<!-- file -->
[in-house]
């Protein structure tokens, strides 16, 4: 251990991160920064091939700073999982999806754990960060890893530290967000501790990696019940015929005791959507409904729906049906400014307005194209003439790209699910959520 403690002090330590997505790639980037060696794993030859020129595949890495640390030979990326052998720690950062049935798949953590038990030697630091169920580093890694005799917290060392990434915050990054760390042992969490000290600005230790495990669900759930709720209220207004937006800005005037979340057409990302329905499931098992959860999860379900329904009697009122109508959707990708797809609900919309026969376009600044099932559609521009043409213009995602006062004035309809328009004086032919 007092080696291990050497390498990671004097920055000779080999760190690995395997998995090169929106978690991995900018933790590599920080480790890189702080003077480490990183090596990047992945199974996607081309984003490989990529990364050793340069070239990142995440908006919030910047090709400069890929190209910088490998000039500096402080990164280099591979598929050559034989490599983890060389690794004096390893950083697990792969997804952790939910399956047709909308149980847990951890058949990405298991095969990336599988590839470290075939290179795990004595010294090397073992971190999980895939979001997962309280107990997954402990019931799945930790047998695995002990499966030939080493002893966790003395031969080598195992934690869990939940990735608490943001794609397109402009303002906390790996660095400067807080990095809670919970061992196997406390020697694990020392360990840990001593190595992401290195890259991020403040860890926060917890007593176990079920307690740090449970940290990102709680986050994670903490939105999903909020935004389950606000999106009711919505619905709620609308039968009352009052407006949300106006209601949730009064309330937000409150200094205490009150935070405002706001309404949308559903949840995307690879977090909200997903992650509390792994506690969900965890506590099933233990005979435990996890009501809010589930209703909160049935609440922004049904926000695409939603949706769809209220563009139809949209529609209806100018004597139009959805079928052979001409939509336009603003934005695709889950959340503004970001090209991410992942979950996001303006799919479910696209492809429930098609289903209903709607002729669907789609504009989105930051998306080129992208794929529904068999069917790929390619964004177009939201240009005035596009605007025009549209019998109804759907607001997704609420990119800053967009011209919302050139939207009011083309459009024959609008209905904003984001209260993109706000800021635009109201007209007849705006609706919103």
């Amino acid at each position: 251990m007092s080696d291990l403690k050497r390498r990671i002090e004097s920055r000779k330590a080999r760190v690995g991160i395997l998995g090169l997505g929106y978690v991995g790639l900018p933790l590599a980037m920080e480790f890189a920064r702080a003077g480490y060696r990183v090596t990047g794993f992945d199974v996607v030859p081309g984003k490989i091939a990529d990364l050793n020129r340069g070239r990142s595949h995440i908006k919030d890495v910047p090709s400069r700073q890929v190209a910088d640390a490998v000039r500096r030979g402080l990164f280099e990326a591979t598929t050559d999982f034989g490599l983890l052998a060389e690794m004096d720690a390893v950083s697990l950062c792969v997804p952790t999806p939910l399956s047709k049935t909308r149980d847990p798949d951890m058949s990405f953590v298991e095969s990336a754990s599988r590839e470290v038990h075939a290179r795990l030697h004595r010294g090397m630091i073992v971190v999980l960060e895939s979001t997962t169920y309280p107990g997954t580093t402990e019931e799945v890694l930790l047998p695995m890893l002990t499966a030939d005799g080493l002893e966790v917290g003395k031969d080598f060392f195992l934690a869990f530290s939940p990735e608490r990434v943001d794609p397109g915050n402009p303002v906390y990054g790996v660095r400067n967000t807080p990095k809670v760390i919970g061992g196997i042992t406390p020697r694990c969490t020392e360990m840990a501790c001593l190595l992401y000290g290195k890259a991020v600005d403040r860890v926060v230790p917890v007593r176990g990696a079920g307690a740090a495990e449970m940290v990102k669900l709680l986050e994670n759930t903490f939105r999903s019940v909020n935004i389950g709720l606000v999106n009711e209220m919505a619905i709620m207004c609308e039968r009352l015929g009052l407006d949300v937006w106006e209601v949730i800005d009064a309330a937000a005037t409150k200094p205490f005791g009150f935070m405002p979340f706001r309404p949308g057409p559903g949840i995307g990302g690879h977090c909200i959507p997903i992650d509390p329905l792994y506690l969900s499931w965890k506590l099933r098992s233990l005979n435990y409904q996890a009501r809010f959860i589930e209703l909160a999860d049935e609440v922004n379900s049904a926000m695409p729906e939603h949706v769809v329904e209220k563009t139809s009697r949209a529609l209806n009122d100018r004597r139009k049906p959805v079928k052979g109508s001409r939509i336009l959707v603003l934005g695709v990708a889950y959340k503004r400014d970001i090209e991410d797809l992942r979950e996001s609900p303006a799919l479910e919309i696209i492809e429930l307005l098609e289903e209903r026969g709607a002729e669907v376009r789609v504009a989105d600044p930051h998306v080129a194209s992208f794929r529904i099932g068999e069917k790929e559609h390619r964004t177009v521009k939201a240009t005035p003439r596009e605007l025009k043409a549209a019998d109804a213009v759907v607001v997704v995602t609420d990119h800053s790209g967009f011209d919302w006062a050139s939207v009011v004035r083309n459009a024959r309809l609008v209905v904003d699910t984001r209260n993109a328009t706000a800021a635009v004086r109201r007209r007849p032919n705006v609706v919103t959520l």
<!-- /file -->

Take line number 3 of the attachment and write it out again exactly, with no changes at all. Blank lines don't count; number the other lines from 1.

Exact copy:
């Amino acid at each position: 251990m007092s080696d291990l403690k050497r390498r990671i002090e004097s920055r000779k330590a080999r760190v690995g991160i395997l998995g090169l997505g929106y978690v991995g790639l900018p933790l590599a980037m920080e480790f890189a920064r702080a003077g480490y060696r990183v090596t990047g794993f992945d199974v996607v030859p081309g984003k490989i091939a990529d990364l050793n020129r340069g070239r990142s595949h995440i908006k919030d890495v910047p090709s400069r700073q890929v190209a910088d640390a490998v000039r500096r030979g402080l990164f280099e990326a591979t598929t050559d999982f034989g490599l983890l052998a060389e690794m004096d720690a390893v950083s697990l950062c792969v997804p952790t999806p939910l399956s047709k049935t909308r149980d847990p798949d951890m058949s990405f953590v298991e095969s990336a754990s599988r590839e470290v038990h075939a290179r795990l030697h004595r010294g090397m630091i073992v971190v999980l960060e895939s979001t997962t169920y309280p107990g997954t580093t402990e019931e799945v890694l930790l047998p695995m890893l002990t499966a030939d005799g080493l002893e966790v917290g003395k031969d080598f060392f195992l934690a869990f530290s939940p990735e608490r990434v943001d794609p397109g915050n402009p303002v906390y990054g790996v660095r400067n967000t807080p990095k809670v760390i919970g061992g196997i042992t406390p020697r694990c969490t020392e360990m840990a501790c001593l190595l992401y000290g290195k890259a991020v600005d403040r860890v926060v230790p917890v007593r176990g990696a079920g307690a740090a495990e449970m940290v990102k669900l709680l986050e994670n759930t903490f939105r999903s019940v909020n935004i389950g709720l606000v999106n009711e209220m919505a619905i709620m207004c609308e039968r009352l015929g009052l407006d949300v937006w106006e209601v949730i800005d009064a309330a937000a005037t409150k200094p205490f005791g009150f935070m405002p979340f706001r309404p949308g057409p559903g949840i995307g990302g690879h977090c909200i959507p997903i992650d509390p329905l792994y506690l969900s499931w965890k506590l099933r098992s233990l005979n435990y409904q996890a009501r809010f959860i589930e209703l909160a999860d049935e609440v922004n379900s049904a926000m695409p729906e939603h949706v769809v329904e209220k563009t139809s009697r949209a529609l209806n009122d100018r004597r139009k049906p959805v079928k052979g109508s001409r939509i336009l959707v603003l934005g695709v990708a889950y959340k503004r400014d970001i090209e991410d797809l992942r979950e996001s609900p303006a799919l479910e919309i696209i492809e429930l307005l098609e289903e209903r026969g709607a002729e669907v376009r789609v504009a989105d600044p930051h998306v080129a194209s992208f794929r529904i099932g068999e069917k790929e559609h390619r964004t177009v521009k939201a240009t005035p003439r596009e605007l025009k043409a549209a019998d109804a213009v759907v607001v997704v995602t609420d990119h800053s790209g967009f011209d919302w006062a050139s939207v009011v004035r083309n459009a024959r309809l609008v209905v904003d699910t984001r209260n993109a328009t706000a800021a635009v004086r109201r007209r007849p032919n705006v609706v919103t959520l």